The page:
The Monday Morning Teaser

For a long time, I’ve been pointing to conservative violence and conservative violent rhetoric. So it was a shock to hear that someone I probably would have agreed with on a lot of issues had gone to the park where the Republican congressional baseball team was practicing and started shooting.

Public shootings should be wake-up calls, and so I spent a big chunk of this week thinking about what people like me need to wake up to. As usual, I think conservatives went overboard in their responses, acting as if violence were a purely liberal problem they have nothing to learn from. I don’t see any reason to give in to that view, and yet I don’t want to dodge the issue with the kind of yeah-but-the-other-side-is-worse response that we hear far too often from both sides. I still think the other side is worse, but so what? That doesn’t absolve us from working on our piece of the problem.

The result of that meditation is this week’s first featured post, “Political Violence is Our Issue Too”. It should be out shortly.

The other thing that caught my attention this week was the Virginia gubernatorial primary, which was supposed to be a neck-and-neck battle for the future of the Democratic Party between an establishment candidate endorsed by all the top Virginia Democrats and an upstart progressive supported by Bernie Sanders and Elizabeth Warren. The establishment candidate won easily.

That outcome cemented a set of doubts that has been growing in my mind for some while: I keep hearing the argument that the progressive revolution has all the youth and the energy and is the wave of the future, and that the out-of-touch centrist establishment just needs to get out of the way. But I wonder: When is all that youth and energy going to start translating into votes?

Not being all that young myself, I’ve lived through a lot of liberal crusades. From McGovern to Nader to Kucinich, I keep running into the delusion that the Left is far more popular than it actually is. So with regard to today’s progressive movement, I’m in a prove-it-to-me mood. Somebody’s going to have to win something, preferably something the establishment can’t win, before I’m going to take all this rhetoric seriously.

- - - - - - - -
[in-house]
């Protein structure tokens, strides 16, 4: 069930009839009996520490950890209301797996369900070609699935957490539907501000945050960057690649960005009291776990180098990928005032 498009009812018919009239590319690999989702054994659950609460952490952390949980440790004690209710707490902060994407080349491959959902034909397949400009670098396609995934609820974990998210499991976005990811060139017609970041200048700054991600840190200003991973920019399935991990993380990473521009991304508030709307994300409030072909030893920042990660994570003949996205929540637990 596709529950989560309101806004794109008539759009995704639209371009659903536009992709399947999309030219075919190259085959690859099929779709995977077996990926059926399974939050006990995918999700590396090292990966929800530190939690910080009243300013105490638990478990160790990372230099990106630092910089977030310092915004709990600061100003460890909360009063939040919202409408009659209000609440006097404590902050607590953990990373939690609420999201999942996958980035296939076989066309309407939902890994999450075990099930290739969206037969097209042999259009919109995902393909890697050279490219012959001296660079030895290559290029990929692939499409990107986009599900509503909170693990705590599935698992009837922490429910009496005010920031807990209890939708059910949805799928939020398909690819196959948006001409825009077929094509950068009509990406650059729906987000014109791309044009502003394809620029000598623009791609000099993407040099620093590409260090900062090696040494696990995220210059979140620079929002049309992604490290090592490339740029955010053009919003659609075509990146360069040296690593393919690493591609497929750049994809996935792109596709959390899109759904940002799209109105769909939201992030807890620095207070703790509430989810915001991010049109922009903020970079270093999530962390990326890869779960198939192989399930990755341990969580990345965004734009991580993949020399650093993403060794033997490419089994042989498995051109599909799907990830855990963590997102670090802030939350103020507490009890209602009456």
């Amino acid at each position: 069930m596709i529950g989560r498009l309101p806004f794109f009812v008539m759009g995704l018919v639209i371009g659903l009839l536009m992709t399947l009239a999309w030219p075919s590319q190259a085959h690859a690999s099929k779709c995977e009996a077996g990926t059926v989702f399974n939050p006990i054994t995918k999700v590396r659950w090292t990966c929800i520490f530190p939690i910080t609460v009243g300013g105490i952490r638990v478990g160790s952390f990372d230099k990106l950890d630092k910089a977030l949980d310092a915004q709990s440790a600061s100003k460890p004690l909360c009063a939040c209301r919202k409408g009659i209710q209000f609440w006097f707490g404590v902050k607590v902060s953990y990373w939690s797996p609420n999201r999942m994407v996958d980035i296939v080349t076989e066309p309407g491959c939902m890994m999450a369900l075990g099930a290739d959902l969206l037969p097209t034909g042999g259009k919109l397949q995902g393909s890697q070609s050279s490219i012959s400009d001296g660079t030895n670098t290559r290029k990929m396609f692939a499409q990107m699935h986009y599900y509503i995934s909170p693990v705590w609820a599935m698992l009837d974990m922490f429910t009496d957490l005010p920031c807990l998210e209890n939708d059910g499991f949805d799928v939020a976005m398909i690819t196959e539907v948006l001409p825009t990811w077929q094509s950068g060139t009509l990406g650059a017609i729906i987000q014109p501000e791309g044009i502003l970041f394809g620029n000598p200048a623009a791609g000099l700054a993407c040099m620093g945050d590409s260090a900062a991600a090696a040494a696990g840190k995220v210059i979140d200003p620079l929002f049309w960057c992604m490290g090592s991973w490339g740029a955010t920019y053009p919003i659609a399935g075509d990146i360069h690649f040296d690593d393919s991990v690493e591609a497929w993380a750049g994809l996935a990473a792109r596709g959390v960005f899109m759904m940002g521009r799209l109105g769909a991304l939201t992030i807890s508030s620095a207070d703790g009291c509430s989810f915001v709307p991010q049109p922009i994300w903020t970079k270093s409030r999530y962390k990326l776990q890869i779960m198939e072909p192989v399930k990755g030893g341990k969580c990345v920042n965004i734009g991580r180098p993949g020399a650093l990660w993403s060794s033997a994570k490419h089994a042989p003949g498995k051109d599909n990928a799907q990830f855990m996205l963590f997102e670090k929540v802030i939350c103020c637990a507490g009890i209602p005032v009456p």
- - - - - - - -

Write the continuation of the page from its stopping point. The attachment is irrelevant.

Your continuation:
I think about the Tea Party, and about Trump, who I regard as their candidate. Nobody got out of the way to make room for them. They took over the Republican Party by winning elections. I don’t think that’s an unreasonable test. Anyway, much more of that argument will appear at around 10 EDT in the second featured post “Why I’m Still Skeptical about the Progressive Revolution”.

Look for the weekly summary to be out about noon.

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Comments

  • Jessica  On June 19, 2017 at 9:48 am

    Regarding the VA primary results, I think that Tom Perriello is not quite the progressive that he is often billed as. He voted against Dodd-Frank, and supported the Stupak amendment to the ACA. Ralph Northam has a long history with the VA Democratic party and is the establishment choice for sure, but he is more progressive than Perriello on a number of issues, most notably women’s reproductive rights. I consider myself a progressive, and I voted for Northam.

  • Stan Buchanan  On June 19, 2017 at 7:01 pm

    I’ve read several opinion pieces lately about how the Tea Party seemed to come out of nowhere, took over the GOP, and is constantly busy out-organizing its opponents. But the Tea Party was not a genuine grass-roots organization. It was and is instead an Astro-turf or artificial turf organization. It began as a project, as I recall, of the Koch brothers and their collaborators, and continues to reap millions of dollars from right-wing sources.

    The contrast, then, is between a well-funded movement and one that’s not–and not whether one is more popular than the other. And it’s very doubtful that a true leftist candidate–and Sanders is just mildly to the left–would ever garner such support.

    (And of course the recent voter suppression efforts of the GOP have been successful in electing otherwise unelectable candidates to legislatures across the nation.)

    There aren’t any easy solutions to this. Either the more or less centrist candidates usually offered up by the Democratic Party are going to have to produce and campaign for a wildly popular set of policies that would overwhelm the effects of money in politics; or legal and constitutional changes will have to be made to nullify the effects of “big money” in our political system; or both.

    • MD  On June 20, 2017 at 9:46 pm

      Issue One is working to “nullify the effects of ‘big money’ in our political system.” Former elected officials, both Democrat and Republican are involved. More info at issueone.org

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